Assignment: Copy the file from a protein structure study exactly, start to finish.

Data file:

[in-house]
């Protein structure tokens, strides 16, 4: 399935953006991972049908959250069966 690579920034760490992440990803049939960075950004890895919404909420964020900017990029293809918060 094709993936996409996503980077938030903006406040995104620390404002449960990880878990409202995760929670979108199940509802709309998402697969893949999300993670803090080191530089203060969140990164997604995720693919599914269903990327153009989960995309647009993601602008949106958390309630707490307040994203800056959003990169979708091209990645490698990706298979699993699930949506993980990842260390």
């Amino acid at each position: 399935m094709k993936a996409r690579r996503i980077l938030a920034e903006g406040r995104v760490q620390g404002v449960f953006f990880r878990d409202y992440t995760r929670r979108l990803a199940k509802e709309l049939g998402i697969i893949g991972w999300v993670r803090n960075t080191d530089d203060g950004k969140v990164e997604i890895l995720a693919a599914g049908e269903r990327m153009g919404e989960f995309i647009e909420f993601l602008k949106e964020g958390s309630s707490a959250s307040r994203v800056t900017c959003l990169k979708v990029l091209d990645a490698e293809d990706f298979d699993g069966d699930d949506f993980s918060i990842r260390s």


[in-house]
């Protein structure tokens, strides 16, 4: 399935953006991972049908959250069966 690579920034760490992440990803049939960075950004890895919404909420964020900017990029293809918060 094709993936996409996503980077938030903006406040995104620390404002449960990880878990409202995760929670979108199940509802709309998402697969893949999300993670803090080191530089203060969140990164997604995720693919599914269903990327153009989960995309647009993601602008949106958390309630707490307040994203800056959003990169979708091209990645490698990706298979699993699930949506993980990842260390």
């Amino acid at each position: 399935m094709k993936a996409r690579r996503i980077l938030a920034e903006g406040r995104v760490q620390g404002v449960f953006f990880r878990d409202y992440t995760r929670r979108l990803a199940k509802e709309l049939g998402i697969i893949g991972w999300v993670r803090n960075t080191d530089d203060g950004k969140v990164e997604i890895l995720a693919a599914g049908e269903r990327m153009g919404e989960f995309i647009e909420f993601l602008k949106e964020g958390s309630s707490a959250s307040r994203v800056t900017c959003l990169k979708v990029l091209d990645a490698e293809d990706f298979d699993g069966d699930d949506f993980s918060i990842r260390s």